WEBfactory 2010

Adding design time Property Browsers to a Silverlight custom control

Abstract

Check out this article and learn how to ad dign timpe Property browsers to a Silverlight custom control.

This tutorial will explain the process of adding Property Browsers to a custom control. This Property Browsers will be available at design time in Expression Blend. A custom control project is necessary to continue with this tutorial.

This tutorial requires a custom control project. Follow the Creating a Silverlight Control using the WEBfactory Silverlight SDK tutorial to learn how to create a Silverlight custom control.Overview and Prerequisites

For the tutorial purposes, we will work on the solution named SilverlightControlLibrary, containing the SampleControl project.

Adding the SilverlightControlLibrary.Expression.Design project to the solution

As the control we are using has three properties (SignalName, ObjectID and SignalPrefix), we will add the Property Browser to the SignalName property. This SignalName Browser will allow the visualization developer to choose the name of the desired signal from a list, and not by typing the name in the SignalName text field.

Adding the Property Browser is done using a Design project. This Design project we will create a complementary Design library that will reside in a sub-folder of the folder containing the control library.

  • In our SilverlightControlLibrary solution, add a new Class Library project and name it SilverlightControlLibrary.Expression.Design.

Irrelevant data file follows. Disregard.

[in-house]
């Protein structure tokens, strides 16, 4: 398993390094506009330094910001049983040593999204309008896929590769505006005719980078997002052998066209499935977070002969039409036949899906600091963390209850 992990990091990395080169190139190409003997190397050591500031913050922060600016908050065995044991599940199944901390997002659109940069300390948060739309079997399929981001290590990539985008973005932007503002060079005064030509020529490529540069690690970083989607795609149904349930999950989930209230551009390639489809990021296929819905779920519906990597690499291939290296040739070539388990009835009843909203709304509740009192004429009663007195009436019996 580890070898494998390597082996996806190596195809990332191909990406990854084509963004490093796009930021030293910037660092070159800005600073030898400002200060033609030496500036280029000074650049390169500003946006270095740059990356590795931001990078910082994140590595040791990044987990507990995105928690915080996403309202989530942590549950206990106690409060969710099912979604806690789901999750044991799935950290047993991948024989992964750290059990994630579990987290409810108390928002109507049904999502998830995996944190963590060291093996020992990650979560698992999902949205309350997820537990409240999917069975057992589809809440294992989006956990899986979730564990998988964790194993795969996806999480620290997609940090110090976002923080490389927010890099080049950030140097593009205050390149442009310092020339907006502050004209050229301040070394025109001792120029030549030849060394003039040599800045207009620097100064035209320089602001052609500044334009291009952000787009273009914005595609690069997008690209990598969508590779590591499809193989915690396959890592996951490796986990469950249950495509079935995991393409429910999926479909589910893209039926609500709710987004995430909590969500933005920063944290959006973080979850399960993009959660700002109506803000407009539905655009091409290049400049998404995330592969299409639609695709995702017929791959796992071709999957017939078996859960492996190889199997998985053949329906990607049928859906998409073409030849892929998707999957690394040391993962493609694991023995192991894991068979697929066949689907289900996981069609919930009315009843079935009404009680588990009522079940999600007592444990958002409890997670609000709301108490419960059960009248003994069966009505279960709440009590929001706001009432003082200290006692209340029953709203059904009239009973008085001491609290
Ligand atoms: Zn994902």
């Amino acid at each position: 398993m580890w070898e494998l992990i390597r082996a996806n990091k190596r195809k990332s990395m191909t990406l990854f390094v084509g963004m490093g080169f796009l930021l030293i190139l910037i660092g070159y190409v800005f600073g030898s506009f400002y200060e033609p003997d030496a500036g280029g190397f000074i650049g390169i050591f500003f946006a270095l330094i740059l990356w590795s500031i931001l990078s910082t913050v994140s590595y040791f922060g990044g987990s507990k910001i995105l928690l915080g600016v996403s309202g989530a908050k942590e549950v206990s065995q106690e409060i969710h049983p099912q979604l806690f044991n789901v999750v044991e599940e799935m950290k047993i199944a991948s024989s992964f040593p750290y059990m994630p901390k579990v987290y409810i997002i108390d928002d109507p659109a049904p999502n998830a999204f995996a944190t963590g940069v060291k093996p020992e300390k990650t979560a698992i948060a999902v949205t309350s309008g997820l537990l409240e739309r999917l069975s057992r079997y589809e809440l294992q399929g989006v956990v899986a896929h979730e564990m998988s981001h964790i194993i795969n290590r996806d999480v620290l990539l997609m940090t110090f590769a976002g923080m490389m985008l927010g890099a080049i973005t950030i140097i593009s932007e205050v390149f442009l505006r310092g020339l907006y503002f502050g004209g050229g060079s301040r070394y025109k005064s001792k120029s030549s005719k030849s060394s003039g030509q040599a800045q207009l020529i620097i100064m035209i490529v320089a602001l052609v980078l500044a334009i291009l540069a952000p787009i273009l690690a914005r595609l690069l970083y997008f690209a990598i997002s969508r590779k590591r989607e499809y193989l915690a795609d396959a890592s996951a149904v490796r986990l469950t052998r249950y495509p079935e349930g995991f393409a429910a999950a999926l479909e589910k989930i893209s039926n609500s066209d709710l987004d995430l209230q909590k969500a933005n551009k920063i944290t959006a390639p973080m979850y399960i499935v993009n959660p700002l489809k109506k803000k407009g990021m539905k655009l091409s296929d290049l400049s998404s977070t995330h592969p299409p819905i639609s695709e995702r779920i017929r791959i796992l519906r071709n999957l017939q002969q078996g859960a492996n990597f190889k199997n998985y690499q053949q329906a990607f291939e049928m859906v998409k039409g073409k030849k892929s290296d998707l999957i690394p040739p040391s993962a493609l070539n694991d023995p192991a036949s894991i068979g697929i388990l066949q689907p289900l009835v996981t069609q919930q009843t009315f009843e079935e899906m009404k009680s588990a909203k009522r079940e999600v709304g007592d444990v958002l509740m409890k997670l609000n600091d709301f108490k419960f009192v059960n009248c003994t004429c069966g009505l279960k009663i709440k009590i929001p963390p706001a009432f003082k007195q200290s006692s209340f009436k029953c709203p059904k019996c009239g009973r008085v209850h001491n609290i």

Capture513.jpg

Following the naming convention is important! The Expression.Design project must be always named using the Silverlight control library's name and the .Expression.Design ending.

  1. After adding the Expression.Design project to the solution, the most important part is the referencing the right DLL files. In order for the Property Browser to work, add the following references to the new Expression.Design project:

    • Microsoft.Windows.Design.Extensibility.dll from C:\Program Files (x86)\Microsoft Visual Studio 12.0\Common7\IDE\PublicAssemblies;

    • Microsoft.Windows.Design.Interaction.dll from C:\Program Files (x86)\Microsoft Visual Studio 12.0\Common7\IDE\PublicAssemblies;

    • WFDesignExtensions.dll from ...\WEBfactory 2010\Silverlight\Standard\Design;

    • WFDesignExtensions.PropertyEditorsMwd40.dll from ...\WEBfactory 2010\Silverlight\Standard\Design;

    • System.Windows.dll from C:\Program Files (x86)\Reference Assemblies\Microsoft\Framework\Silverlight\v4.0\;

    • SilverlightControlLibrary.dll from the solution folder SilverlightControlLibrary\Bin\Debug . If the solution was built under Release, then the folder will be SilverlightControlLibrary\Bin\Release.

    The new references added to SilverlightControlLibrary.Expression.Design

  2. Next, in the SilverlightControlLibrary.Expression.Design project, we need to create two Classes: CustomAttributeTableBuilder.cs and MetadataRegistration.cs. Right-click on the SilverlightControlLibrary.Expression.Design project and select Add > Class.... Add the two required classes. The already existing class Class1.cs can be deleted.

    Capture1568.jpg
Creating the CustomAttributeTableBuilder class

The CustomAttributeTableBuilder.cs class will contain the code that provides the Property Browsers. Before inserting the Property Browsers we must prepare the class and specify from where and how should it get the Property Browsers:

  1. First we must specify the usings:

    using System;
    using System.ComponentModel;
    using Microsoft.Windows.Design.Metadata;
    using Microsoft.Windows.Design.PropertyEditing;
    using WFDesignExtensions;
    
  2. Make the CustomAttributeTableBuilder class internal and inherit the AttributeTableBuilder base class:

    internal class CustomAttributeTableBuilder : AttributeTableBuilder
    {
    }
  3. Create the CustomAttributeTableBuilder internal constructor that will hold the property browsers: